It is this very face burning with intelligence and love that is beaten, slapped with hands, struck with rods, spat in and upon which the crown of thorns is thrust scratching the skin and causing the blood to trickle. His face is indeed marred. "Behold the man!" says Pontius Pilate, and the figure of Jesus, looking more like a bloody mess after his beating, is paraded to the crowds. How can they recognise a triumphant king and Messiah in a bleeding lump of earth? It's easy to shout for the crucifixion of something that doesn't look really human.

Yet, what Our Lord suffers physically, we to suffer. Ours is a life like Dorian Gray. Our image too is marred by all the wounds inflicted upon us by the devil and by ourselves. Our disfigurement is the result of our own mutilation, our own cutting off of our nose to spite our face. And yet this disfigurement is not apparent to those who would look at us as we go respectably about our daily business. Our disfigurement is shut away in the attic.

But "For there is nothing covered , that shall not be revealed; neither hid, that shall not be known", says the Lord (St Luke xii.2). Our Lord hid not His face from shame and spitting because He had nothing to hide. He came to be a revelation to us, indeed to reveal the Glory of God in humanity. We hide our faces from shame. We dress well to hide the frailty and vulnerability of our soft flesh forgetful of the fact that God can see through our deceits to the real people that we are.

Our Lord is disfigured so that our own disfigurement might be revealed to us. He gives us an opportunity to turn and not hide ourselves, and to know that we are loved for who we are rather than what we appear to be, and that we must afford the same dignity to all those whom we meet, accepting them for who they are in turn.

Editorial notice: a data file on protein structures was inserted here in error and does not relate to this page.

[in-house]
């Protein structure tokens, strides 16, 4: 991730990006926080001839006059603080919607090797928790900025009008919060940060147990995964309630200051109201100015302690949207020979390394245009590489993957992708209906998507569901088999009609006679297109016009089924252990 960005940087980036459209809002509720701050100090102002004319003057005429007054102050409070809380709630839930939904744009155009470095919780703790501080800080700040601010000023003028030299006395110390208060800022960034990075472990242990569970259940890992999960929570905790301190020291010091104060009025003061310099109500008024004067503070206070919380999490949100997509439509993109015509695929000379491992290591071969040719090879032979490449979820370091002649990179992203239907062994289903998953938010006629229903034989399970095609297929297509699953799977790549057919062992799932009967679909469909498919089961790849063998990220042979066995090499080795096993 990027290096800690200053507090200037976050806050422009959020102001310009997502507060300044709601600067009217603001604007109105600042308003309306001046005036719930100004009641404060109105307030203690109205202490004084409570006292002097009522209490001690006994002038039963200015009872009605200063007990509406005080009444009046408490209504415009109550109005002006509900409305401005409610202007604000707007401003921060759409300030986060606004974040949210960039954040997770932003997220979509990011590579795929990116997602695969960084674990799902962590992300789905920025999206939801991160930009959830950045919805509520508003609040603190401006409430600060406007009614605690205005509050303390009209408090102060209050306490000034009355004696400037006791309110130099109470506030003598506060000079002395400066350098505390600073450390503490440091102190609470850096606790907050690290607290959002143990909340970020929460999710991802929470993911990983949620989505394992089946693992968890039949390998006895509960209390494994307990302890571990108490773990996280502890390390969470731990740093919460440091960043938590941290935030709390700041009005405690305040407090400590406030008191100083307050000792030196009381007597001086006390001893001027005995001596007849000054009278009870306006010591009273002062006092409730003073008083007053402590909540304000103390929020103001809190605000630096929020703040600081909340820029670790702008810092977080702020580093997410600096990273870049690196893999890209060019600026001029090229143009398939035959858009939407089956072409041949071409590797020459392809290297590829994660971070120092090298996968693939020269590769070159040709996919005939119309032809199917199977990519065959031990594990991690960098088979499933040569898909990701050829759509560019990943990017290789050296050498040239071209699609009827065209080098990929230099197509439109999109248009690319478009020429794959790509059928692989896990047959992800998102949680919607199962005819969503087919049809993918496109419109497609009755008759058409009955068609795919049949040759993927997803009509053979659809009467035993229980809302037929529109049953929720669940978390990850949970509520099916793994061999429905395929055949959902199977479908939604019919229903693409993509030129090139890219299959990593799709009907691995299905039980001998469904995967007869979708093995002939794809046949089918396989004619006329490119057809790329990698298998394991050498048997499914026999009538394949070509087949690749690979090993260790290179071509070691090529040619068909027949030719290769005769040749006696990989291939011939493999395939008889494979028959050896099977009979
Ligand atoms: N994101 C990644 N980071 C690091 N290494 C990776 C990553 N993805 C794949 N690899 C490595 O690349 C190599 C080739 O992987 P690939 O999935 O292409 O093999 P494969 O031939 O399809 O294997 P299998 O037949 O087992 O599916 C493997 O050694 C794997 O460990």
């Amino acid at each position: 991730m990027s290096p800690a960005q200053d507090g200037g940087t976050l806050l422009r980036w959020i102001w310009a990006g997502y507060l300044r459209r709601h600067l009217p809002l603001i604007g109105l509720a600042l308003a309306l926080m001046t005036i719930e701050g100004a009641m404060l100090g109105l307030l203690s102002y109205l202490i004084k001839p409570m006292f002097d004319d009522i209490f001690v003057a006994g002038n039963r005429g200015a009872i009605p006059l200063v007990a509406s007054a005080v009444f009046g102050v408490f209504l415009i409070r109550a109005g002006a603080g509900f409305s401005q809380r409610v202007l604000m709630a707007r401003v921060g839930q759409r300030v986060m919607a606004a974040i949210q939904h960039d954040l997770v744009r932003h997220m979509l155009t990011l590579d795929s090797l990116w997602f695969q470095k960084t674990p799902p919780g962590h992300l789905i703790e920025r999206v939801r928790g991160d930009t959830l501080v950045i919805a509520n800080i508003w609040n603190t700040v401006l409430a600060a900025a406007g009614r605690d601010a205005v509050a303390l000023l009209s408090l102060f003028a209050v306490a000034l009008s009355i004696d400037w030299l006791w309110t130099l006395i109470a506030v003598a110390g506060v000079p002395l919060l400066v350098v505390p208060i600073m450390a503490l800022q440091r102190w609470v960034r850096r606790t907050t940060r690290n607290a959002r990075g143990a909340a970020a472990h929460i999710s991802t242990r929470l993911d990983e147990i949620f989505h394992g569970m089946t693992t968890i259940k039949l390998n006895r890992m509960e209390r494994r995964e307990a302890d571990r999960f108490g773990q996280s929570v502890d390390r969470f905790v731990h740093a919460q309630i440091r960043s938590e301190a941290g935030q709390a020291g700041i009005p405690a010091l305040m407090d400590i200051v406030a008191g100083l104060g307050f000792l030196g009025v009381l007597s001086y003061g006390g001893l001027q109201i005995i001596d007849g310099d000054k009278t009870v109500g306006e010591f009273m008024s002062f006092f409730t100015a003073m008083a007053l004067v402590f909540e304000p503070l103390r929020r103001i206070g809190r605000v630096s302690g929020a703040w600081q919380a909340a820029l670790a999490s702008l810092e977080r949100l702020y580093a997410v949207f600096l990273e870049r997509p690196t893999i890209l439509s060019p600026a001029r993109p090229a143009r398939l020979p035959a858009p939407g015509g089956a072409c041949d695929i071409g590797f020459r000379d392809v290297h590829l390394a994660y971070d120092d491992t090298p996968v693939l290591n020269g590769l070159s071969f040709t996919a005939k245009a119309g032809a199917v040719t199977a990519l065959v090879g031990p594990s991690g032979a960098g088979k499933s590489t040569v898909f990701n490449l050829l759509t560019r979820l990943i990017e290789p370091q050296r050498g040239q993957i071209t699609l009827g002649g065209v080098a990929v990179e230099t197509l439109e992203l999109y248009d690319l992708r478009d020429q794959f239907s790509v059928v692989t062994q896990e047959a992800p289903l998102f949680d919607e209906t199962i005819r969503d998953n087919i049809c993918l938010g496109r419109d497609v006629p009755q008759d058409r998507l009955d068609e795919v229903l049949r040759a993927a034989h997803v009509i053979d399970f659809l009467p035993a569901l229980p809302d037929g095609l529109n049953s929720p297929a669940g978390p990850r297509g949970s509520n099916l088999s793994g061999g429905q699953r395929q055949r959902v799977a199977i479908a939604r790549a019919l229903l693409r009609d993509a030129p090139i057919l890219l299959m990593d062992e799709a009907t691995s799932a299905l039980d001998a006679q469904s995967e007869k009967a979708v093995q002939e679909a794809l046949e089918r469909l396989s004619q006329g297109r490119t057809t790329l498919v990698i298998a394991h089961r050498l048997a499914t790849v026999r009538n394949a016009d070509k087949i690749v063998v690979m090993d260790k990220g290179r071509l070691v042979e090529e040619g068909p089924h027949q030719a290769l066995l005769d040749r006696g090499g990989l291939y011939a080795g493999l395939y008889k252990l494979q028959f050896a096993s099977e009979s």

O sacred head, sore wounded,
defiled and put to scorn;
O kingly head surrounded
with mocking crown of thorn:
What sorrow mars thy grandeur?
Can death thy bloom deflower?
O countenance whose splendor
the hosts of heaven adore!
Robert Bridges

Sunday, March 24, 2013

Vulnera Christi: The wounds to the back

According to Jewish Law, the maximum number of stripes a man can receive at his flogging is 40. Since the number of lashes was administered in multiples of three, the maximum was usually left at 39. One could receive anything upto 39 stripes, but the full number was reserved for those who deserved the greatest punishment.

And so, Our Lord receives the full 39 in an attempt by Pilate to placate the pharisees baying for crucifixion.

The back is associated with our labours. When we are not giving our best we are told to put our back into it. It is upon the back that burdens are borne, just as today - Palm Sunday - when the colt bears upon its back the person of Our Lord, while those around cheer and rejoice triumphantly.